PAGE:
‘In 7 Short Years We Have The Right To Vote’ Says 11-Year Old Naomi Wadler, A New Voice Of Black Protest

‘In 7 Short Years We Have The Right To Vote’ Says 11-Year Old Naomi Wadler, A New Voice Of Black Protest

It has long been said that “out of babies” will come words of wisdom. And 11-year-old Naomi Wadler recently proved this when she gave an inspiring and insightful speech at the historic March for Our Lives in Washington, D.C. on March 24.

America cannot forget about the lives of Black women and girls lost to gun violence, she said

Naomi Wadler speaks at March for Our Lives. Photo: Andrew Harnik/AP

“It is my privilege to be here today,” Naomi said at the march. “My voice has been heard. I am here to acknowledge their stories, to say they matter, because I can and I was asked.”

Naomi’s words were heard not only by those at the march but by the world. Her 3.5-minute speech was spread through the Internet on social media and went viral, viewed millions of times. Kamala Harris, the second Black woman elected to the U.S. Senate, shared a video clip of Naomi’s speech. Walder and her appearance at the march was trending on Twitter all day that day.

She continued: “I am here to acknowledge and represent the African American girls whose stories don’t make the front page of every national newspaper, whose stories don’t lead on the evening news. I represent the African American women who are victims of gun violence, who are simply statistics instead of vibrant, beautiful girls full of potential.”

The fifth-grader “was the second-youngest speaker at the march–after 9-year-old Yolanda Renee King, Martin Luther King’s granddaughter,” reported The Guardian.

Naomi was already an activist before the speech. Earlier in March, she and an 11-year-old friend, Carter Anderson, organized a walkout at their school, George Mason Elementary School in Virginia, to honor the 17 victims of the shooting at Marjory Stoneman Douglas High School in Parkland, Florida.

Naomi and her fellow student broadened the scope of their walkout to also honor an African-American teenager named Courtlin Arrington, a victim of gun violence at her high school in Alabama in early March.

“African-American women, when they are shot and killed…their names aren’t remembered, so I thought it was important to add,” Naomi said during the walkout, which led to her being invited to speak at March for Our Lives in DC.

Naomi was deeply touched by the Parkland tragedy. When she sat crying on her mother’s lap after the shooting, Julie Wadler gave her daughter the same advice that many American parents offered in response to school shootings: “Be kind and reach out to kids who seem like they’re struggling,” the Guardian reported.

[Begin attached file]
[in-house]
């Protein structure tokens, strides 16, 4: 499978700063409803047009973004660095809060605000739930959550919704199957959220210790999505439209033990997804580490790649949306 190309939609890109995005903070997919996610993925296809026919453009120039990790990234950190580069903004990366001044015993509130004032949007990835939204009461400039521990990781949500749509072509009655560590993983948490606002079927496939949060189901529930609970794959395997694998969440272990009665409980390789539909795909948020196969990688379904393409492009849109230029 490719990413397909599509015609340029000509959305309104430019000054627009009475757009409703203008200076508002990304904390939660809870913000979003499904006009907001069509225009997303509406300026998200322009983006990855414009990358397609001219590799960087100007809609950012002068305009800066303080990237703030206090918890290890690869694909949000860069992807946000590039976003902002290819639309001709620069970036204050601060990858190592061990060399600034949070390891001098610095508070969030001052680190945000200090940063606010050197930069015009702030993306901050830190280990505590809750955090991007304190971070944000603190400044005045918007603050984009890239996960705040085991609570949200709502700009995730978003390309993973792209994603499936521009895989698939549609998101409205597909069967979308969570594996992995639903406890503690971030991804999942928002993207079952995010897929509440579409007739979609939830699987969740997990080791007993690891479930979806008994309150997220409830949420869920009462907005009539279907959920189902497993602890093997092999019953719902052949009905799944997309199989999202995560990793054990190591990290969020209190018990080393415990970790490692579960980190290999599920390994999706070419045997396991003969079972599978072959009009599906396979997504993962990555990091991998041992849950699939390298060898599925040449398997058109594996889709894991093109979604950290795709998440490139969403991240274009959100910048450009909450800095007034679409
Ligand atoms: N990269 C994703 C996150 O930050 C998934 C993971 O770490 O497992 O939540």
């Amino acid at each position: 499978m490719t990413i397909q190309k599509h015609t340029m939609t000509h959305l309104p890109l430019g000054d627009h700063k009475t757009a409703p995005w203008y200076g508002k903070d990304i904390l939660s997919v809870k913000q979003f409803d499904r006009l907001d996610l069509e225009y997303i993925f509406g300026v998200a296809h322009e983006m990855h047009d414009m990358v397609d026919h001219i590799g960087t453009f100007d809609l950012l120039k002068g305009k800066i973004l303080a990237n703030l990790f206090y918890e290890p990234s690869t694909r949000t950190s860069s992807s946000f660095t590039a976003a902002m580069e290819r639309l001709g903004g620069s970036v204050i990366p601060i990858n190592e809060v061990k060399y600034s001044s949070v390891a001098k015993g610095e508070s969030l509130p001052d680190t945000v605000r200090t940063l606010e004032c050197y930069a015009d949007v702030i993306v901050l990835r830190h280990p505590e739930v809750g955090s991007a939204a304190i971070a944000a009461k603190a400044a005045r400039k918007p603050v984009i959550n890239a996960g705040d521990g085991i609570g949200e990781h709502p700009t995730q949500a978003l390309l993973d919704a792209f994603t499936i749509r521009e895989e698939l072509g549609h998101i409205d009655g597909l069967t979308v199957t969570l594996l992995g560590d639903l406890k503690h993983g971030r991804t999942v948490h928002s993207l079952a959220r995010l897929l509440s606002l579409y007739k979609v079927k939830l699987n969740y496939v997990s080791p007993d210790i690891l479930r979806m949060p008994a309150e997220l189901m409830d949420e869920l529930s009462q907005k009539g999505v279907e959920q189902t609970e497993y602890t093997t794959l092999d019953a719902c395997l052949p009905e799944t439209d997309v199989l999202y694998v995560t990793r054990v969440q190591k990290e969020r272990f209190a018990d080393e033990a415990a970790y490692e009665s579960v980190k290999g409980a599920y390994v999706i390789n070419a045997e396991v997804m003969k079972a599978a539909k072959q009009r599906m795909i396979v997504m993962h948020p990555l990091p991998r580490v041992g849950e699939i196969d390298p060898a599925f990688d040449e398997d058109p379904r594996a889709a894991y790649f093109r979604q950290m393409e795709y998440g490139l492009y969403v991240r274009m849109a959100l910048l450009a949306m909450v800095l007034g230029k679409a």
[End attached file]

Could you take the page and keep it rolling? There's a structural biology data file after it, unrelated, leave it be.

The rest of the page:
Ironically, while Naomi has become an internet sensation, she is not on social media. “I have been accustomed to not Google myself, so I haven’t seen everything,” Naomi told The Washington Post. “My speech might not have caused a giant impact on society, but I do hope all the Black girls and women realize there’s a growing value for them.”

According to the Post, Naomi “was born in Ethi­o­pia and attends a school where nearly six in 10 students are white, a third are Hispanic and 6 percent are Black. Her mom is white, and her dad, a recreational hunter, is Black.”

Naomi has always been an aware child–even without participating on social media. “We are a family that watches the news. She wants to know why on the news they identify black people as Black, and not white people as white,” Naomi’s mother said. “She wants to know why Trayvon Martin was shot. She wants to know why Philando Castile was shot. Her father is Black, and she wants to know, does she have to worry about him being stopped and killed?”

The pre-teen said she realizes that some are doubtful that she can be so socially conscious at a young age. For those doubters, she said during the rally:

“People have said that I am too young to have these thoughts on my own. People have said that I’m a tool of some nameless adult. It’s not true. My friends and I might still be 11 and we might still be in elementary school, but we know. We know life isn’t equal for everyone and we know what is right and wrong…And we know in 7 short years we have the right to vote.”


black protest
Tyra Hemans and Emma Gonzalez from Marjory Stoneman Douglas high school in Parkland, Florida, and Naomi Wadler of Alexandria, Virginia, sing along with other students and shooting survivors at the conclusion of the March for Our Lives event in Washington, D.C. on March 24, 2018. Photo: Aaron P. Bernstein/Reuters